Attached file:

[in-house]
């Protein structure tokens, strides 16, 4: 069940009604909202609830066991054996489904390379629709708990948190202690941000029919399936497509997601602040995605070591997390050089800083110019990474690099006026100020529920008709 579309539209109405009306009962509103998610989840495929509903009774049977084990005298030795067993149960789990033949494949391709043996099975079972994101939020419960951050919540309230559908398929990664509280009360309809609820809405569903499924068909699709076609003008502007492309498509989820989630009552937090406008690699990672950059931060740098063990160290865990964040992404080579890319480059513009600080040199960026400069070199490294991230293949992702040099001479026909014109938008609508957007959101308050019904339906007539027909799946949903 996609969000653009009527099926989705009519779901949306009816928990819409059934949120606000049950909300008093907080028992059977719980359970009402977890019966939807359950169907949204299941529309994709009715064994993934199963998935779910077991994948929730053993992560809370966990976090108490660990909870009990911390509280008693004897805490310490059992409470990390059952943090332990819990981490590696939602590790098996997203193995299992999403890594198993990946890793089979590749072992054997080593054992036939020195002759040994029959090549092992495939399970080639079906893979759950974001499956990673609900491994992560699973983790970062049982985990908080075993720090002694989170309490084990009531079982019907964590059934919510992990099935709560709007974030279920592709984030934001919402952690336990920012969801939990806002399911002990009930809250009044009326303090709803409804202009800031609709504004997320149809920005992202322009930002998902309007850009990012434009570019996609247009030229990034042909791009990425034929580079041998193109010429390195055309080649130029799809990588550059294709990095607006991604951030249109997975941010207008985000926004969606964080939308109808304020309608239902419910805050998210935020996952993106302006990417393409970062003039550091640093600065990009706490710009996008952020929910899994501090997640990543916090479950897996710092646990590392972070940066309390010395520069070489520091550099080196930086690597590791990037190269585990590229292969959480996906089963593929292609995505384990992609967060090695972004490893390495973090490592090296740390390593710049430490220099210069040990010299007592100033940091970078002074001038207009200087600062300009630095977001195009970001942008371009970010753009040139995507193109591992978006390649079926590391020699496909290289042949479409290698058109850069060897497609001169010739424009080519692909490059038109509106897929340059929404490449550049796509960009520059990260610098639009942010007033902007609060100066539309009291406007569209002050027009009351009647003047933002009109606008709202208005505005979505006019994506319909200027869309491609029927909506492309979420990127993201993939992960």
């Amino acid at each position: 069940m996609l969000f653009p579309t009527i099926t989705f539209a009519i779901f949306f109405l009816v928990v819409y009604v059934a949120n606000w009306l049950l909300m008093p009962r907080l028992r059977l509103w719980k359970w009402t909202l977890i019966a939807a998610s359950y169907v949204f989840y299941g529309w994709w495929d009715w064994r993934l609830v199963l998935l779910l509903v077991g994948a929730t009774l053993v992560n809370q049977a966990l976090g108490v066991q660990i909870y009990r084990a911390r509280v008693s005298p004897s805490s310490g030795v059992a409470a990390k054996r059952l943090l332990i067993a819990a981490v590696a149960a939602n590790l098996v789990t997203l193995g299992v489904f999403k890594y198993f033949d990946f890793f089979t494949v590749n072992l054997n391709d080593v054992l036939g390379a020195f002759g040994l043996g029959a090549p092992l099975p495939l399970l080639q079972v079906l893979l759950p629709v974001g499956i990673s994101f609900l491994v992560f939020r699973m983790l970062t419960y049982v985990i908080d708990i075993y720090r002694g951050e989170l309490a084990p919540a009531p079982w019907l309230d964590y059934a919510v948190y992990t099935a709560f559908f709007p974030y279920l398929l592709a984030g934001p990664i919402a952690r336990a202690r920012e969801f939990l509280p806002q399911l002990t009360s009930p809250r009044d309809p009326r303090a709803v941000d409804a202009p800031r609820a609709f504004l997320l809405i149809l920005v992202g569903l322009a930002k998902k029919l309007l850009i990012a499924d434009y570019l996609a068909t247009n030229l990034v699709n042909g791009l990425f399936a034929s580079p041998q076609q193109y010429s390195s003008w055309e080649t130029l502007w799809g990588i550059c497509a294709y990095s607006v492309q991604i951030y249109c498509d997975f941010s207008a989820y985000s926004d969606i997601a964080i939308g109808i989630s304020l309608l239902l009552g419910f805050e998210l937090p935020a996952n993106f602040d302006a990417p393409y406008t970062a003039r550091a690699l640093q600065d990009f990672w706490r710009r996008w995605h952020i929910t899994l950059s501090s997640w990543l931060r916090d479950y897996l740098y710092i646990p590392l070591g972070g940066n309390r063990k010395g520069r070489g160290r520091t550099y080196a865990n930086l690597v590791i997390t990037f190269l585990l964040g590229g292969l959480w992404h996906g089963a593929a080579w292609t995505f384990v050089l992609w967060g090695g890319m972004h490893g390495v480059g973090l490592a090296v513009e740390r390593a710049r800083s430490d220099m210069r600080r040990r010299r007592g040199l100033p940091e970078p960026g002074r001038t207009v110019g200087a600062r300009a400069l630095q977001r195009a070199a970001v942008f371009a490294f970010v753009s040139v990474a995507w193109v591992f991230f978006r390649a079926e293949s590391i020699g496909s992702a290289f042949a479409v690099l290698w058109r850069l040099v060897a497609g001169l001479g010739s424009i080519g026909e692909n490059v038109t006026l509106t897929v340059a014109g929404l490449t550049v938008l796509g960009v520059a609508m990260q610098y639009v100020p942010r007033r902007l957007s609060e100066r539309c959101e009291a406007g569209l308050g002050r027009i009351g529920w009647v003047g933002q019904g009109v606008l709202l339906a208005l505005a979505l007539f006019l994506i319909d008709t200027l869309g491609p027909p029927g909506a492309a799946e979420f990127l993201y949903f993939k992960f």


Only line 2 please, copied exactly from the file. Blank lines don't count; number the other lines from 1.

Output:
């Protein structure tokens, strides 16, 4: 069940009604909202609830066991054996489904390379629709708990948190202690941000029919399936497509997601602040995605070591997390050089800083110019990474690099006026100020529920008709 579309539209109405009306009962509103998610989840495929509903009774049977084990005298030795067993149960789990033949494949391709043996099975079972994101939020419960951050919540309230559908398929990664509280009360309809609820809405569903499924068909699709076609003008502007492309498509989820989630009552937090406008690699990672950059931060740098063990160290865990964040992404080579890319480059513009600080040199960026400069070199490294991230293949992702040099001479026909014109938008609508957007959101308050019904339906007539027909799946949903 996609969000653009009527099926989705009519779901949306009816928990819409059934949120606000049950909300008093907080028992059977719980359970009402977890019966939807359950169907949204299941529309994709009715064994993934199963998935779910077991994948929730053993992560809370966990976090108490660990909870009990911390509280008693004897805490310490059992409470990390059952943090332990819990981490590696939602590790098996997203193995299992999403890594198993990946890793089979590749072992054997080593054992036939020195002759040994029959090549092992495939399970080639079906893979759950974001499956990673609900491994992560699973983790970062049982985990908080075993720090002694989170309490084990009531079982019907964590059934919510992990099935709560709007974030279920592709984030934001919402952690336990920012969801939990806002399911002990009930809250009044009326303090709803409804202009800031609709504004997320149809920005992202322009930002998902309007850009990012434009570019996609247009030229990034042909791009990425034929580079041998193109010429390195055309080649130029799809990588550059294709990095607006991604951030249109997975941010207008985000926004969606964080939308109808304020309608239902419910805050998210935020996952993106302006990417393409970062003039550091640093600065990009706490710009996008952020929910899994501090997640990543916090479950897996710092646990590392972070940066309390010395520069070489520091550099080196930086690597590791990037190269585990590229292969959480996906089963593929292609995505384990992609967060090695972004490893390495973090490592090296740390390593710049430490220099210069040990010299007592100033940091970078002074001038207009200087600062300009630095977001195009970001942008371009970010753009040139995507193109591992978006390649079926590391020699496909290289042949479409290698058109850069060897497609001169010739424009080519692909490059038109509106897929340059929404490449550049796509960009520059990260610098639009942010007033902007609060100066539309009291406007569209002050027009009351009647003047933002009109606008709202208005505005979505006019994506319909200027869309491609029927909506492309979420990127993201993939992960």